Asters are the highlight plants of the garden at this moment. They are the ones which shine out and provide outstanding colour as the season is otherwise drawing to a close. They lengthen our season of colour and interest in the garden and are again being appreciated as the wonderful plants they are, easy to grow and maintain, trouble free, a wide selection of excellent cultivars available and keeping the show on the road when most others are fading away.
We are unlikely to see displays as were once shown by the Honorary Vicary Gibbs at Aldenham, Hertfordshire, where he had a border of asters which measured 150 metres in length and 15 metres in depth. It must have been a magical display and certainly must have been a late-season border beyond compare.
Their heyday is gone but asters are certainly making a comeback as popular garden plants with the great benefit that the cultivars now available have been developed to be far more disease resistant and, generally, chosen to be more carefree for the gardener with most not requiring staking, for example. Their use by Piet Oudolf in his grass plantings has, perhaps, brought them to attention in recent years and they do combine wonderfully with grasses, especially the taller cultivars such as ‘Little Carlow’.
Alan Bloom, of the famous “Foggy Bottom” in Bressingham, was hugely enthusiastic about asters and used them prolifically in his borders and beds. He will always be associated with the “island bed” which was seen as innovative and daring at the time but also for the extensive range of perennial plants which he bred, introduced and championed and among these asters had a significant presence. They were favourites also of Gertrude Jekyll and William Robinson in their day.
Percy Picton was another great champion of asters and despite a lifetime in horticulture it is, perhaps, his appearance, with Valerie Finnis, on the first gardening programmes to be produced in colour in the early 1970s – oh, my god, but that does date us! – that brought him to a wider audience and national attention. Percy Picton began his career in Sir Thomas Barlow’s garden near Wendover, went on to work for fifteen years with William Robinson at Grevetye Manor when Ernest Markham was head gardener there, worked with the great alpine plant grower, W.E.Th.Ingwersen, when he set up a nursery on land provided by William Robinson, moved to Hagley Court, the garden of Miss Daisy Hopton, and became head gardener there in 1934. On Miss Hopton’s death and the sale of the property he was sought – we would say “headhunted” nowadays – to assist the aging Ernest Ballard in his Old Court Nursery in 1947. Ernest Ballard was an accomplished breeder of asters who had established the Old Court Nurseries in 1906 and Percy reinvigorated the nurseries, propagating the promising aster cultivars in big numbers and also diversifying the range of plants stocked and services offered. Ernest Ballard died in 1952 and his widow kept the nursery until 1956 when she sold it to Percy. The enthusiasm for asters continues at Old Court Nurseries where Percy’s son, Paul, and Paul’s daughter, Helen, produce a wonderful selection of autumn-flowering asters. Such is the pedigree of these two aster enthusiasts and it is no wonder that Timber Press asked them to write “The Plant Lover’s Guide to Asters”.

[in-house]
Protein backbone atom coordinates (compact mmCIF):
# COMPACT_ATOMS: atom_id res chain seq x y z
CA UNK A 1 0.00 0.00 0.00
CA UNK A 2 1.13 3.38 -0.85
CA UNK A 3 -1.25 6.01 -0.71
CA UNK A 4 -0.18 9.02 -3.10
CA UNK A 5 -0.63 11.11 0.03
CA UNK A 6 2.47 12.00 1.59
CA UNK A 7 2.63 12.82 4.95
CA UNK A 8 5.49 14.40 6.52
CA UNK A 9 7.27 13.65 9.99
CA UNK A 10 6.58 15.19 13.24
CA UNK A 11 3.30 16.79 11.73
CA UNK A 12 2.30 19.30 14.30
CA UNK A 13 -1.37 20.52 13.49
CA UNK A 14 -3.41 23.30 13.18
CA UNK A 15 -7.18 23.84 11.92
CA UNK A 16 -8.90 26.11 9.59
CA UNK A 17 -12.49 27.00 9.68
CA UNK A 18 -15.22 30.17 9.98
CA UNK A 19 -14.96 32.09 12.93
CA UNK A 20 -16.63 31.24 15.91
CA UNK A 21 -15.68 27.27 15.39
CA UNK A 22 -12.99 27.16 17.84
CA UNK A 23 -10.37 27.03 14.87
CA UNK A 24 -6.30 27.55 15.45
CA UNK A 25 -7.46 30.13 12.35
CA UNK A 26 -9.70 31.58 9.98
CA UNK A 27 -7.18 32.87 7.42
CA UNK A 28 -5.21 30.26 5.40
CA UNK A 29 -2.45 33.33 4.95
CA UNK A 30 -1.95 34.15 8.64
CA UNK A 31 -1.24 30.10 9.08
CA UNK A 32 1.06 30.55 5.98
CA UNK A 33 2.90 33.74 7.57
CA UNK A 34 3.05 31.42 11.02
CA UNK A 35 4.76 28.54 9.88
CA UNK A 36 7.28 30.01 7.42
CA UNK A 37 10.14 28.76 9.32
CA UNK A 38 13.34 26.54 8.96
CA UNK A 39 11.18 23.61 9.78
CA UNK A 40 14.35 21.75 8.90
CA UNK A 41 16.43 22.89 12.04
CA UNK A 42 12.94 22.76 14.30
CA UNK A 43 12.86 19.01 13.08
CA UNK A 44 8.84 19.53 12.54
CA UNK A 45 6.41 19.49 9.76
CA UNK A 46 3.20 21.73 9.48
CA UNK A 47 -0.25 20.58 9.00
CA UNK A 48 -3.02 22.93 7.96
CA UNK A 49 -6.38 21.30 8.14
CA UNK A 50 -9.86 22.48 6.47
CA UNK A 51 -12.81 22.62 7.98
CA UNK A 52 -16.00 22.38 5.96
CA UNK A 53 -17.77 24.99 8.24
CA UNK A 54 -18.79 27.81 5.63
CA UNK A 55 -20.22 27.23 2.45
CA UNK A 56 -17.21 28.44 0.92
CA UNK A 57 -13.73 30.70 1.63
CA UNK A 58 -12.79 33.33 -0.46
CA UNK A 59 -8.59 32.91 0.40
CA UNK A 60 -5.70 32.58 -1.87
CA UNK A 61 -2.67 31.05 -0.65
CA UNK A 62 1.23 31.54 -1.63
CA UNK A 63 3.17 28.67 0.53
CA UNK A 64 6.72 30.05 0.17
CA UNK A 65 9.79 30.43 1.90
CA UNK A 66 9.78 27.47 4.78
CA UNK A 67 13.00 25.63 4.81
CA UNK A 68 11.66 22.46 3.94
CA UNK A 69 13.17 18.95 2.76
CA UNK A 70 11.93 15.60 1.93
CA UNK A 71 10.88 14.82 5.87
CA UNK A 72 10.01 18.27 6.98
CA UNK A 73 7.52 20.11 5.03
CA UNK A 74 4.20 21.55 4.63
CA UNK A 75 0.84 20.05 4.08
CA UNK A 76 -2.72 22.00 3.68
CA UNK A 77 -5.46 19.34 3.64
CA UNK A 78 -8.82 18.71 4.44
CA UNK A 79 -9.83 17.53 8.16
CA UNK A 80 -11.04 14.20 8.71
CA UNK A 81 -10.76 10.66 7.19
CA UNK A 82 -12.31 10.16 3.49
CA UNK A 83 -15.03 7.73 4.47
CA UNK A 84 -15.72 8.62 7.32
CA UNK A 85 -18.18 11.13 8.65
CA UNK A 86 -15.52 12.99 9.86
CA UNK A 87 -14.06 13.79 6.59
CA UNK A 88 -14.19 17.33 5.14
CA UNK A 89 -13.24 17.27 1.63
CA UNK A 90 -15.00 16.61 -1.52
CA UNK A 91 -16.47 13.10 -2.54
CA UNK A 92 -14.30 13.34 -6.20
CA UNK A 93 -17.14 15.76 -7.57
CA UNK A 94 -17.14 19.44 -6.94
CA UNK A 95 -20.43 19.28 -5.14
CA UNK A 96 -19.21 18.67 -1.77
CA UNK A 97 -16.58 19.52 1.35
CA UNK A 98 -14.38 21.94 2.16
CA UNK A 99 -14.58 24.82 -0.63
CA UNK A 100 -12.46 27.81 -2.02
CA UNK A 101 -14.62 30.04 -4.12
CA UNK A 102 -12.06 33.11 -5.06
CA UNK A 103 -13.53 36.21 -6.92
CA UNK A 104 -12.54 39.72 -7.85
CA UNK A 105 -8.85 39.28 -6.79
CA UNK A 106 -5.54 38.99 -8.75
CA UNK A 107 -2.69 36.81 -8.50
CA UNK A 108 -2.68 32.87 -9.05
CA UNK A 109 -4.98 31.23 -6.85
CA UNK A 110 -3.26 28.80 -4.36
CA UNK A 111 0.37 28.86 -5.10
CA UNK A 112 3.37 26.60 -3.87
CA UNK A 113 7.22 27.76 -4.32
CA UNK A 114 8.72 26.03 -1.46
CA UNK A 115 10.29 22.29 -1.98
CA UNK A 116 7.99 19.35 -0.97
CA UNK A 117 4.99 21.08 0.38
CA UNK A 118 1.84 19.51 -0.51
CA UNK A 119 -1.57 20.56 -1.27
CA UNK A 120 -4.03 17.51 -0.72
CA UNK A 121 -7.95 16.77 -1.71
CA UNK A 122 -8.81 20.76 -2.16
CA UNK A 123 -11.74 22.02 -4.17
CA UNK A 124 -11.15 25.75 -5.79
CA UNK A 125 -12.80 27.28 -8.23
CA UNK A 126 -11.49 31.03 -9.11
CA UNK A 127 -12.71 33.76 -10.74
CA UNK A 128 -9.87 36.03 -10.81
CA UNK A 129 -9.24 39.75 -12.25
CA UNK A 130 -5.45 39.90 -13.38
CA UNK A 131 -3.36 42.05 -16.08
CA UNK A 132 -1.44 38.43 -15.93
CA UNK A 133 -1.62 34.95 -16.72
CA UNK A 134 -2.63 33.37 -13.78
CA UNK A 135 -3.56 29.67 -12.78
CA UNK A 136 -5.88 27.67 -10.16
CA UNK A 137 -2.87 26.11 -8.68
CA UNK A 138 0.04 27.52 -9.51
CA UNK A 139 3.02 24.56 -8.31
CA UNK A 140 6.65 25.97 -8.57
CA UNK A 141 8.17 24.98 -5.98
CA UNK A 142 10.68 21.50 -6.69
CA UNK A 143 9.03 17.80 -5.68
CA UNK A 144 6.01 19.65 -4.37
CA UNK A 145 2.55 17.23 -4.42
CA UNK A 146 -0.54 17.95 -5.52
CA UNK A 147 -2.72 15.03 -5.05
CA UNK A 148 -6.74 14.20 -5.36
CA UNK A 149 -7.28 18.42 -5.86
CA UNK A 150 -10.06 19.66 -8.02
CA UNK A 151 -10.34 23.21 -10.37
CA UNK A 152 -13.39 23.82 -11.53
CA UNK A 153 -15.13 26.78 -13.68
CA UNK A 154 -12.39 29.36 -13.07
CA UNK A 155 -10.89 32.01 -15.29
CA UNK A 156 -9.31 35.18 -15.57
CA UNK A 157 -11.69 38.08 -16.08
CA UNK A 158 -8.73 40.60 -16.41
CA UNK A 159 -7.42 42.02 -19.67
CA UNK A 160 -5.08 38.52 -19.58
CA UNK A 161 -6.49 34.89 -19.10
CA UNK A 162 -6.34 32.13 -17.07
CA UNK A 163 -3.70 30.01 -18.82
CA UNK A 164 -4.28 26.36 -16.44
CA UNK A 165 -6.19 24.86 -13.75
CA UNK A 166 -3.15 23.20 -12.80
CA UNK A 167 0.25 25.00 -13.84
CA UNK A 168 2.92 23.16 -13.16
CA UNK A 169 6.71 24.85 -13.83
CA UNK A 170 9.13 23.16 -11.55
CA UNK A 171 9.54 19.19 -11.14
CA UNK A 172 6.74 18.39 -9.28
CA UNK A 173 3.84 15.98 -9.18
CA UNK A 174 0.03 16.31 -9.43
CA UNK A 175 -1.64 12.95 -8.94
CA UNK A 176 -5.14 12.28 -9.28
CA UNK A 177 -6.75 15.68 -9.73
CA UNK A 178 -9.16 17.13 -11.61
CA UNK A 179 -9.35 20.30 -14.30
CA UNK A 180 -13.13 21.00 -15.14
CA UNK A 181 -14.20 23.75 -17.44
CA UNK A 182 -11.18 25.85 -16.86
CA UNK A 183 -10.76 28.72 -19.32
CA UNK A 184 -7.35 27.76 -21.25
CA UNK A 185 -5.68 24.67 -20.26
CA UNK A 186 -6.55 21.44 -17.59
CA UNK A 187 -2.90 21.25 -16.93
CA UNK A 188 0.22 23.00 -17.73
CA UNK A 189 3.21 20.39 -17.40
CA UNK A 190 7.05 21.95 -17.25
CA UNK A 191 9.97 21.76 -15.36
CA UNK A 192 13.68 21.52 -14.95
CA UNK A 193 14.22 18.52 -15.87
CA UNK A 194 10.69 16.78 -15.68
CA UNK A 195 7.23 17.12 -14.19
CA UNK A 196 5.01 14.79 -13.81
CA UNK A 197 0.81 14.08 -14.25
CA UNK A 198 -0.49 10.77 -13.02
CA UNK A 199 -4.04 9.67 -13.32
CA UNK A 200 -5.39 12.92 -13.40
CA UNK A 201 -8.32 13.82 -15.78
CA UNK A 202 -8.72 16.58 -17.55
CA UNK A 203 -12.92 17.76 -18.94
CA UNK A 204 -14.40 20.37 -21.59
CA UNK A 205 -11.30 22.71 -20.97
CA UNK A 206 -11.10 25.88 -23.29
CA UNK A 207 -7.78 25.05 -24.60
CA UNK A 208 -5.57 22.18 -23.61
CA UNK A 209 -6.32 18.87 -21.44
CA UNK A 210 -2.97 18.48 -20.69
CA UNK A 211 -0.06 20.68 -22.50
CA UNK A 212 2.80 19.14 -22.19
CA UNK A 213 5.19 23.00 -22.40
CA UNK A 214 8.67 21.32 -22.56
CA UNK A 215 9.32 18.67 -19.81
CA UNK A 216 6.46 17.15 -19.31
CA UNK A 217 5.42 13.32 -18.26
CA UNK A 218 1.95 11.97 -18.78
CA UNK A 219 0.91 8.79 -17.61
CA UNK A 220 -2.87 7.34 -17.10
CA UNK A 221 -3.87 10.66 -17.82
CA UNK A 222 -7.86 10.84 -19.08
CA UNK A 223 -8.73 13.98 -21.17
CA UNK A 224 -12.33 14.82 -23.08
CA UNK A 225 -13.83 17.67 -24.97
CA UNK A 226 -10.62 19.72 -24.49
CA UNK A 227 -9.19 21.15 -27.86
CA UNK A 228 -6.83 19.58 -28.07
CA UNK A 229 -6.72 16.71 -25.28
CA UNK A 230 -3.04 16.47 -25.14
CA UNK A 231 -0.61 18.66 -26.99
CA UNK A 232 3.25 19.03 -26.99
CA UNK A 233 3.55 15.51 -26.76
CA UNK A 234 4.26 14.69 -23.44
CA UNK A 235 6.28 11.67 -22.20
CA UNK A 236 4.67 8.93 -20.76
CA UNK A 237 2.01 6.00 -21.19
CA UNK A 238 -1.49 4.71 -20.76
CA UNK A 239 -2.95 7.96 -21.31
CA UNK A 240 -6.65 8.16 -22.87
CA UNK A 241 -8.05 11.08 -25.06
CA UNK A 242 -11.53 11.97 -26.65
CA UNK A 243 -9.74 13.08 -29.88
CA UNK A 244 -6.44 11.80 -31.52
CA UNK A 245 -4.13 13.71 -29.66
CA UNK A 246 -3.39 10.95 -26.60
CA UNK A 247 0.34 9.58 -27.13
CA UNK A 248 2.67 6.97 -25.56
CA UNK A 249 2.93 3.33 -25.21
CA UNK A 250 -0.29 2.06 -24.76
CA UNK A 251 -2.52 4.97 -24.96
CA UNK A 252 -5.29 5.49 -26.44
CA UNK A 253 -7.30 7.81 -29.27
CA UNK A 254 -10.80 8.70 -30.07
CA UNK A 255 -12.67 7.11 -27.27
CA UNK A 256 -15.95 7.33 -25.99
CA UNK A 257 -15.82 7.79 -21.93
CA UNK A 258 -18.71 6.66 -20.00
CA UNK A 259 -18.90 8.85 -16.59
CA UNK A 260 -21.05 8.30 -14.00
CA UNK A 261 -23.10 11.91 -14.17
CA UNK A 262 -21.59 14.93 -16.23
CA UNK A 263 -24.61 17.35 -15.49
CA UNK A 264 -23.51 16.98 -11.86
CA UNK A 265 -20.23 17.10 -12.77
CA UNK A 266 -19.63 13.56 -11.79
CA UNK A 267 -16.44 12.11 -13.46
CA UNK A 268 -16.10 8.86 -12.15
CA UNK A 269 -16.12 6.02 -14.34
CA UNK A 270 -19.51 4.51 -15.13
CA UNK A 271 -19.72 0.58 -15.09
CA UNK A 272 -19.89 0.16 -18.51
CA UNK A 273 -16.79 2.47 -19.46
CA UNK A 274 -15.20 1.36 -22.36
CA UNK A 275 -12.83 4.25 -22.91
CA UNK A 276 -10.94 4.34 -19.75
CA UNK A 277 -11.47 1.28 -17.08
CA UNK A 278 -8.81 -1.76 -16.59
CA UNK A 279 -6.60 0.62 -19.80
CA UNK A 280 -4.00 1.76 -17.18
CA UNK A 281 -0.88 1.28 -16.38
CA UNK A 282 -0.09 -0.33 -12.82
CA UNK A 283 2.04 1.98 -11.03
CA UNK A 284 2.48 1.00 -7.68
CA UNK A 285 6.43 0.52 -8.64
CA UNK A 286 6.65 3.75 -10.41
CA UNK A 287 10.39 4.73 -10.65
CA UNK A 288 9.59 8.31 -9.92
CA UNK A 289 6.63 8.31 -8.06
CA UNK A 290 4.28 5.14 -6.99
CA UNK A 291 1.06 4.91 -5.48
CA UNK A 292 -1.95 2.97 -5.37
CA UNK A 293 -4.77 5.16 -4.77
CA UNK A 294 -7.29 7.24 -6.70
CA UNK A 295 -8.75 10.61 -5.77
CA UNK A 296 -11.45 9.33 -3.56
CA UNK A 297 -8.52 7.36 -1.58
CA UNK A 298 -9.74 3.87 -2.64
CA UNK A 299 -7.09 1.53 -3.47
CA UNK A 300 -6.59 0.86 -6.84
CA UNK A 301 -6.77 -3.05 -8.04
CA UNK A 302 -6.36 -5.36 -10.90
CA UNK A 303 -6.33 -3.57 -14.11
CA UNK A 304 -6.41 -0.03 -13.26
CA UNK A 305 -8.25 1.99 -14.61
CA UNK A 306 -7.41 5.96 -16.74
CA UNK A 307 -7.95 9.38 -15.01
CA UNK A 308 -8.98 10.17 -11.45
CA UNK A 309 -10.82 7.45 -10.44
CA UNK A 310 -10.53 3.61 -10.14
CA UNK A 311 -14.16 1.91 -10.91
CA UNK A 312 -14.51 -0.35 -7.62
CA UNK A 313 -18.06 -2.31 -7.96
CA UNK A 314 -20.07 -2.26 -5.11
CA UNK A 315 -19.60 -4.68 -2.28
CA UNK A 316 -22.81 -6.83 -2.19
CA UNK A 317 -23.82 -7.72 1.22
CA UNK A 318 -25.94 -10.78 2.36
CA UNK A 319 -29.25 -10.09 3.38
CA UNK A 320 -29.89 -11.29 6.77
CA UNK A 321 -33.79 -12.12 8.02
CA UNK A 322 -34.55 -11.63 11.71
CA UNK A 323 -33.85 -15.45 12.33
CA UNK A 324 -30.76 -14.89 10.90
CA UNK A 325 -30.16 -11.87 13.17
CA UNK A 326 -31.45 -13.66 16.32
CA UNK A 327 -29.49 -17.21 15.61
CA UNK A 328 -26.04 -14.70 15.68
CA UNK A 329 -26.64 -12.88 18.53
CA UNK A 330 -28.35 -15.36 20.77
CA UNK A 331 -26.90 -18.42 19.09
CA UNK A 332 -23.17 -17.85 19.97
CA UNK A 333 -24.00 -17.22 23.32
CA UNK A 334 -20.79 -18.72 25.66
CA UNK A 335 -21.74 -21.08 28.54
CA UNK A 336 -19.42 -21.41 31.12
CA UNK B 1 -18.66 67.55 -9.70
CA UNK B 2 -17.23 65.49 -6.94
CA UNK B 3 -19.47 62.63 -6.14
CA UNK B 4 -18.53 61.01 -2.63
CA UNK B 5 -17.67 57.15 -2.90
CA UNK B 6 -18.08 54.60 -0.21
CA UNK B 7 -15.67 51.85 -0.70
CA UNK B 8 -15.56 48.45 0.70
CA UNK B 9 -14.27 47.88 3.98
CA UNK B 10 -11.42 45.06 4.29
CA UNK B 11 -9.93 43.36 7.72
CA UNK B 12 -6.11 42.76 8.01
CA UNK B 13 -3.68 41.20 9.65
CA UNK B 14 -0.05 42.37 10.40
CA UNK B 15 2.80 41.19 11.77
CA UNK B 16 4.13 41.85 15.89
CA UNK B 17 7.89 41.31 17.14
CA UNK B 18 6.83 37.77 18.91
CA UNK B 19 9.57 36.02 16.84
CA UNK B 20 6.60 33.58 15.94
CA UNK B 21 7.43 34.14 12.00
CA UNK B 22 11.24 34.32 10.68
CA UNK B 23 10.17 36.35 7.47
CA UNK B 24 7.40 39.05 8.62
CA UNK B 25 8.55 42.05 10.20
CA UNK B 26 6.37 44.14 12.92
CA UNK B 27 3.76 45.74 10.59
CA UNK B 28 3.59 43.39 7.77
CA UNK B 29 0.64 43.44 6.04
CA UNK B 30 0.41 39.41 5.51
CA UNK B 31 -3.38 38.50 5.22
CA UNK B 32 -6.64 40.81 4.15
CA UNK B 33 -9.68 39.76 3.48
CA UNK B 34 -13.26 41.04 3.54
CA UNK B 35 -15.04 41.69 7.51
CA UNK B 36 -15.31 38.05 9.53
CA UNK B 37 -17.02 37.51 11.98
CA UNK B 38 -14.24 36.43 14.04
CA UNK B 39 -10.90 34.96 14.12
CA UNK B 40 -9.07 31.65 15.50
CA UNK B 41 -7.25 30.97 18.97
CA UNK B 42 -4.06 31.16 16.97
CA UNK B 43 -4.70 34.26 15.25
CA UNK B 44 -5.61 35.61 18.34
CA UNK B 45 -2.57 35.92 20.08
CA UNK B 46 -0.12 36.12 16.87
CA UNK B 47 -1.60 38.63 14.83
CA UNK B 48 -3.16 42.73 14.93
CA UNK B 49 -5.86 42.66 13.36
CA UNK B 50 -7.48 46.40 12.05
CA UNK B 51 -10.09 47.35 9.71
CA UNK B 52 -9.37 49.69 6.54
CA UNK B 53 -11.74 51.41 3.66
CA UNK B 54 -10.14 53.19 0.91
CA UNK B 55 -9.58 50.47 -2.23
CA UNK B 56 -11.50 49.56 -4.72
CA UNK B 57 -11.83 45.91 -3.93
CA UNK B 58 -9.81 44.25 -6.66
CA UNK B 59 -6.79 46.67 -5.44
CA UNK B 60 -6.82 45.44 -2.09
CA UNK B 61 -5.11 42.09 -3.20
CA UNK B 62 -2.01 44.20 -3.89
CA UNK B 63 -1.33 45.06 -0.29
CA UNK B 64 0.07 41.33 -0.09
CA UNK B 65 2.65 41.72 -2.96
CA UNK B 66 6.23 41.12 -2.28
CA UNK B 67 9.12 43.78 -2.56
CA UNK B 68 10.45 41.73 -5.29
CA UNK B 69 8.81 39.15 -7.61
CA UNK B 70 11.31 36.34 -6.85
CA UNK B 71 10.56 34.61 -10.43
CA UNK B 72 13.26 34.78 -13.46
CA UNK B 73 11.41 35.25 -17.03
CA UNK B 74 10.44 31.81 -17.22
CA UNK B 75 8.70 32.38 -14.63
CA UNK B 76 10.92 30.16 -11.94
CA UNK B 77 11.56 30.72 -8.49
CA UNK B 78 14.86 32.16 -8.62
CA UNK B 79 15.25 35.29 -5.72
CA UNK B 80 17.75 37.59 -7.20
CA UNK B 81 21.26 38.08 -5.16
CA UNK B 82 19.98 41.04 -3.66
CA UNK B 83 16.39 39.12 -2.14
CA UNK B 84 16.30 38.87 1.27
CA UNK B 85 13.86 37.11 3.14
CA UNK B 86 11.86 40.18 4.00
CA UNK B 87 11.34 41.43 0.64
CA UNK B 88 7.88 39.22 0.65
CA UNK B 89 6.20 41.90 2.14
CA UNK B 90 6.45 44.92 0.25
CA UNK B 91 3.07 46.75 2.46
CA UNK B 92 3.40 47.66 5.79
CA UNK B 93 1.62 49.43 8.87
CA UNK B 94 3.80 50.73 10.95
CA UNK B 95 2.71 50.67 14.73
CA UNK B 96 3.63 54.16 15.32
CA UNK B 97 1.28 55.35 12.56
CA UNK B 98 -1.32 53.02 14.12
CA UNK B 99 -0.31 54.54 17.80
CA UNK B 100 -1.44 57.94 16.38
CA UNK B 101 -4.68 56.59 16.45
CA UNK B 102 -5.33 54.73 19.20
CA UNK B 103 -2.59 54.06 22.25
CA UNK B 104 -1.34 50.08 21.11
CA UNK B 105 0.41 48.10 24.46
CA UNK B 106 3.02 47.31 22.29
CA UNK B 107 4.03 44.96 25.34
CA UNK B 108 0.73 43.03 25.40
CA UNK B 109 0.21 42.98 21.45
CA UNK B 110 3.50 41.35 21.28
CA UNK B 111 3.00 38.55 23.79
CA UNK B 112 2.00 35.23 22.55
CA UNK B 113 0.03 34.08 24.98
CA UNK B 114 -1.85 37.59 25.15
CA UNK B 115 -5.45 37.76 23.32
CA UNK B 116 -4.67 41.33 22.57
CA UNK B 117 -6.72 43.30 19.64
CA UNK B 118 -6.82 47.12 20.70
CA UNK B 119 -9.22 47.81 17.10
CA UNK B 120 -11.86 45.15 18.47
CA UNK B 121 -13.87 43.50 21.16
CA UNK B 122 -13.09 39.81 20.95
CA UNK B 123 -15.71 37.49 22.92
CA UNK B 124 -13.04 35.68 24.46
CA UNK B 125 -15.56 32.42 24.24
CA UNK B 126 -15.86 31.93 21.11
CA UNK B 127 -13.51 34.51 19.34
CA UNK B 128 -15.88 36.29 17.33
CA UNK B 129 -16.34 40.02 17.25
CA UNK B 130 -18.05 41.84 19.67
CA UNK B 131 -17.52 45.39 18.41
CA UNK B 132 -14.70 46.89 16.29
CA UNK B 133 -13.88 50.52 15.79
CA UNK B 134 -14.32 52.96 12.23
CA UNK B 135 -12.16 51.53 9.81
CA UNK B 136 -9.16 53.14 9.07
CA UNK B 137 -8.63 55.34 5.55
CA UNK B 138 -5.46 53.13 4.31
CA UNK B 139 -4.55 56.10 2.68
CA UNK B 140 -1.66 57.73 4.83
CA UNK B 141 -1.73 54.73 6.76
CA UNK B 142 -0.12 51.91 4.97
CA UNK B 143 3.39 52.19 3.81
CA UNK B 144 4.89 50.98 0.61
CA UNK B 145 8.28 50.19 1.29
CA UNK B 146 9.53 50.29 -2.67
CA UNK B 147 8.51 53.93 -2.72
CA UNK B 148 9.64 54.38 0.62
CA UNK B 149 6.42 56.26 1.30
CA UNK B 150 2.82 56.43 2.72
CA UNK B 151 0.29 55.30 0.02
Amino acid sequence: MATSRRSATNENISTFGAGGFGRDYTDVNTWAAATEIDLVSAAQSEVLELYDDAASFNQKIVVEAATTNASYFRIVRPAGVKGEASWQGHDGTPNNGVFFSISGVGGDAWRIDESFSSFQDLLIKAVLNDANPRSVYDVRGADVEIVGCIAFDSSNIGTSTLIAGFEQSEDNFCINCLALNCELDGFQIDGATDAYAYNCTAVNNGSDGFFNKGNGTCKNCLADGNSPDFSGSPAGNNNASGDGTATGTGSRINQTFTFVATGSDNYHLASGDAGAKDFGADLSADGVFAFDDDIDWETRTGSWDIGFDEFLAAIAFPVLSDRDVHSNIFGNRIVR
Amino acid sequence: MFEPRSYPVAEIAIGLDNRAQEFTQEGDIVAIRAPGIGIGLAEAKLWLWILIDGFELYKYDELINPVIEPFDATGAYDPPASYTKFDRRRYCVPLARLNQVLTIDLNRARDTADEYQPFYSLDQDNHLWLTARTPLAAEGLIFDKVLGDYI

This is one of a series of such books, “The Plant Lover’s Guide to…” and I have written about others previously. None in the series has failed to impress me but this one has enthused me and I certainly feel a very strong urge to include more asters in the garden. The layout is as in the others of this series, some introductory chapters on “Designing with Asters” and “Understanding Asters” leading to the main body of the book, “101 Asters for the Garden”, where a selection of the very best is illustrated and described in detail and followed by notes on Growing and Propagation. Everything about the book is excellent but what struck me as outstanding was the introductory descriptive note on each of the selected asters in the main body of the book. Rarely have I seen such succinct, precise and clear descriptions of plants. In a matter of four or five lines, in most cases, the reader knows the outstanding features of the plant in question and will know if it is one which would suit his/her purpose. It is a rare example of perfect descriptive writing. I thoroughly enjoyed this book and am deeply in love with asters!
Two points of interest: We all know Aster frikartii ‘Monch’, possibly the aster which has been most popular in recent years. It was named after a famous peak in Switzerland which I have visited. It was bred by a Carl Ludwig Frikart in 1918 but I hadn’t realised that there were two companion plants named at the same time, the others being ‘Eiger’ and ‘Jungfrau’ and together they are the three famous peaks which form a massive wall overlooking the Bernese Oberland in Switzerland. I have been to the area and have walked (not “climbed” I can assure you) around these peaks and now feel I must seek out all three asters so as to have a memento in the garden of good times spent there. Plants are always better than fridge magnets!
While reading the book I looked at the availability list for Kilmurry Nursery, near Gorey in Co. Wexford, and found they listed about a dozen asters and all but one were included in the recommended list in this book. So, it is good that they are available to us so conveniently.
So, you have a wonderful book to inform and guide you and a convenient source of these gorgeous plants. Over to you!
The Plant Lover’s Guide to Asters, Paul Picton & Helen Picton, Timber Press, 2015, Hardback, 246 pages, ISBN: 978-1-60469-518-2, £20
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